Examples (with provenance, where known) include (arranged approximately by date):

Ecclesiastical buildings

Ecclesiastical buidings named after, and so perhaps dedicated to, Saint Dominic in Soriano include (arranged by date):

Notes

  1. ^ The artistic representations of the miracle suggest that this attribution to Catherine of Siena is wrong: she was a Dominican nun, and would therefore presumably have been depicted wearing her habit; but Catherine in the 17th-century paintings seems never to be. In some paintings (for example, those by Maíno, Castiglione and Bocanegra), Catherine can confidently be identified as Catherine of Alexandria by her crown of martyrdom.
  2. ^ That idea was not new. Fra Angelico had portrayed Saint Dominic with the identical attributes in his Perugia Altarpiece of 1437–38.
  3. ^ The years from when the portrait began to gain its reputation until its official recognition fall squarely within the Counter-Reformation, which is dated 1545–1648.
  4. ^ Saint Dominic has always been held in the highest regard. The feast may have been removed from the church calendar simply because its subject, the portrait, no longer existed. If there is any mention of either the portrait or the feast in Catholic Encyclopedia (1907–1912), it is not easy to find.
  5. ^ Most of the paintings by notable artists were made before 1659. The friary continued to be a destination for pilgrimage until 1783 (see Soriano Calabro in Italian Wikipedia for a narrative). Arguments for loss of the portrait on either, or any other, date are inconclusive.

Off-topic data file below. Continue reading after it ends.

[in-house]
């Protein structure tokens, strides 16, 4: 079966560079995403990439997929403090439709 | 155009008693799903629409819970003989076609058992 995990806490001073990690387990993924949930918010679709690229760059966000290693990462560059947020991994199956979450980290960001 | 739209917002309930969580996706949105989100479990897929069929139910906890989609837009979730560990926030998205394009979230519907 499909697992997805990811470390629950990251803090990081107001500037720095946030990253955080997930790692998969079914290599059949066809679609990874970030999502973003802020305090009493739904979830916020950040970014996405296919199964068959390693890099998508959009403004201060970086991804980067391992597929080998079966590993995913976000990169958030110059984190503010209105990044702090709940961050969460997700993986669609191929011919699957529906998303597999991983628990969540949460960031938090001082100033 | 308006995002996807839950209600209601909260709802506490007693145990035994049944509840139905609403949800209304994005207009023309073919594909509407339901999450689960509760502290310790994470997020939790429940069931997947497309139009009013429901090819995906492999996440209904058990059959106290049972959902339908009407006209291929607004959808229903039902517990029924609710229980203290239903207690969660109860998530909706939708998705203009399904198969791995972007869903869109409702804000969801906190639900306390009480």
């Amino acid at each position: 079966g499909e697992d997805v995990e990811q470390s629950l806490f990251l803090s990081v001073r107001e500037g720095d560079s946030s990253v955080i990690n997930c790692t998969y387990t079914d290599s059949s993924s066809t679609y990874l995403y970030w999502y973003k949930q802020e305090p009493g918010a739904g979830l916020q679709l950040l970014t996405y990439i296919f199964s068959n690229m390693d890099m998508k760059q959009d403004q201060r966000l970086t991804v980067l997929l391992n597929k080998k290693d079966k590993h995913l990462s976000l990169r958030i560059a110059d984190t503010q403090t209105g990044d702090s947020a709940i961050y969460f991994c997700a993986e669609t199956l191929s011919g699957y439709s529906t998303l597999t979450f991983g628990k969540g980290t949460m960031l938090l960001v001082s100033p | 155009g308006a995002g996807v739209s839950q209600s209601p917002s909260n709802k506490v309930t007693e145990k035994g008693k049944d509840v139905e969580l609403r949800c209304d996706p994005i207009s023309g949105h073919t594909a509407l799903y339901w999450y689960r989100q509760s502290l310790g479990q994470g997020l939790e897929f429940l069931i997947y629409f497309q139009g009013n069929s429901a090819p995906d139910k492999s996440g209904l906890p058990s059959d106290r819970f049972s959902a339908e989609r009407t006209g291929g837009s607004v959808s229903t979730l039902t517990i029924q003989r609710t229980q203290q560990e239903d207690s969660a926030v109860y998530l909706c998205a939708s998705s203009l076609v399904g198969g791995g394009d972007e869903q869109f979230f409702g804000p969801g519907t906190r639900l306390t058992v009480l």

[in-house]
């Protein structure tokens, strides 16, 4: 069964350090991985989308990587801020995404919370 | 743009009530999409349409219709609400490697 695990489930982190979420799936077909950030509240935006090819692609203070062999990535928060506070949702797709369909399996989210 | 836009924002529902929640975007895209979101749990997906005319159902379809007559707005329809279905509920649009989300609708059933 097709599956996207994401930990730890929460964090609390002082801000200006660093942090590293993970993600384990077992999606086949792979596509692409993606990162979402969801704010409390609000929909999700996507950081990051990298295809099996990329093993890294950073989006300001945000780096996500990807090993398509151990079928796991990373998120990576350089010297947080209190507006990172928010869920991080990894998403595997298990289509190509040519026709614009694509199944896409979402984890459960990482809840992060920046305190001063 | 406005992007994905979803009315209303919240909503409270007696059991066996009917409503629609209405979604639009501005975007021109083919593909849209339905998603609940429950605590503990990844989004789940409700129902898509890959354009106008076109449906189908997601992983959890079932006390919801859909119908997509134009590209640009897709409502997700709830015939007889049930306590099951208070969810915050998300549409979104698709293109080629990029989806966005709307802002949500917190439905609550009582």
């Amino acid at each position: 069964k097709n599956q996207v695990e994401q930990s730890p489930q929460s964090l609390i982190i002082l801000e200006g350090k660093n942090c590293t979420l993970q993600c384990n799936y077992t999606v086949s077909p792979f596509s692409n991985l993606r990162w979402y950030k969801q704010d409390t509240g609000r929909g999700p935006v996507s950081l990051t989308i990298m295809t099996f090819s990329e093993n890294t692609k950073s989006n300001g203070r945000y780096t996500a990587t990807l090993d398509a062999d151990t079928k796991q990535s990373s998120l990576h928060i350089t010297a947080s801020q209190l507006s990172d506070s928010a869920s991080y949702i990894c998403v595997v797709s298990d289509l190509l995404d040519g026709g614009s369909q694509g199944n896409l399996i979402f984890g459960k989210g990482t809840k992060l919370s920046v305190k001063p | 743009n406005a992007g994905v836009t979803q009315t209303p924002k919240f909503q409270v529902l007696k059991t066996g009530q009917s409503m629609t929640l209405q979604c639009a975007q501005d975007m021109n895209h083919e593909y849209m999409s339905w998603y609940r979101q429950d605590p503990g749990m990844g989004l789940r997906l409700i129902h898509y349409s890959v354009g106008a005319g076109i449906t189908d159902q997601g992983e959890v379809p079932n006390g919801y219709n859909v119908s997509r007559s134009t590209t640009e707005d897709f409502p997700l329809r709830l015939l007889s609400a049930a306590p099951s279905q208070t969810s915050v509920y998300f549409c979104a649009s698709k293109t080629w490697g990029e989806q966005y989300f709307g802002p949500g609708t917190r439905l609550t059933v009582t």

References

  1. ^ a b c d "Pillars of the Dominican Order: St. Dominic de Guzman & St. Thomas Aquinas". Providence College. Retrieved 17 April 2017. 
  2. ^ "BOCANEGRA, Pedro Anastasio". Web Gallery of Art. Retrieved 16 April 2017. 
  3. ^ a b "Image of Saint Dominic Being Carried to Soriano by the Madonna and the Saints Mary Magdalene and Catherine". Piccoli Grandi Musei. Retrieved 17 April 2017.  (Under the 'Collection' tab.)
  4. ^ Sassu, Giovanni (1 February 2015). "Carlo Bononi e i colori "di cuore liquefatto"". MuseoinVita (in Italian). Retrieved 19 April 2017. 
  5. ^ "Santo Domingo en Soriano". artehistoria.com (in Spanish). Retrieved 18 April 2017. 
  6. ^ Carlos Varona, M. C. de (2009). "Santo Domingo en Soriano". Museo del Prado (in Spanish). Retrieved 18 April 2017. 
  7. ^ "Alonso Cano". Artcyclopedia. Retrieved 17 April 2017. 
  8. ^ Merino Thomas, Andrés. "Milagro de Santo Domingo en Soriano". Revista de arte (in Spanish). Retrieved 18 April 2017. 
  9. ^ a b Cavalcoli, Giovanni (25 September 2015). "P. Cavalcoli rincara la dose sulla misericordia del cardinale Kasper". Scuola Ecclesia Mater (in Italian). Retrieved 19 April 2017. 
  10. ^ Viera y Clavijo, José (2004). Noticias de la historia general de las Islas de Canaria. MAXTOR. p. 406. Retrieved 11 March 2014. 
  11. ^ "Churches in Soriano". Diocese of Mercedes. Retrieved 21 May 2013.  (in Spanish)

External links

  • "Commemoration of Our Patriarch, Saint Dominic, in Soriano". The Order of Preachers, Independent. 15 September 2016. Retrieved 19 April 2017.  An extremely detailed, but completely unsourced, account of the portrait's miraculous origin, which shows how some people in the 21st century still hold it in especial reverence.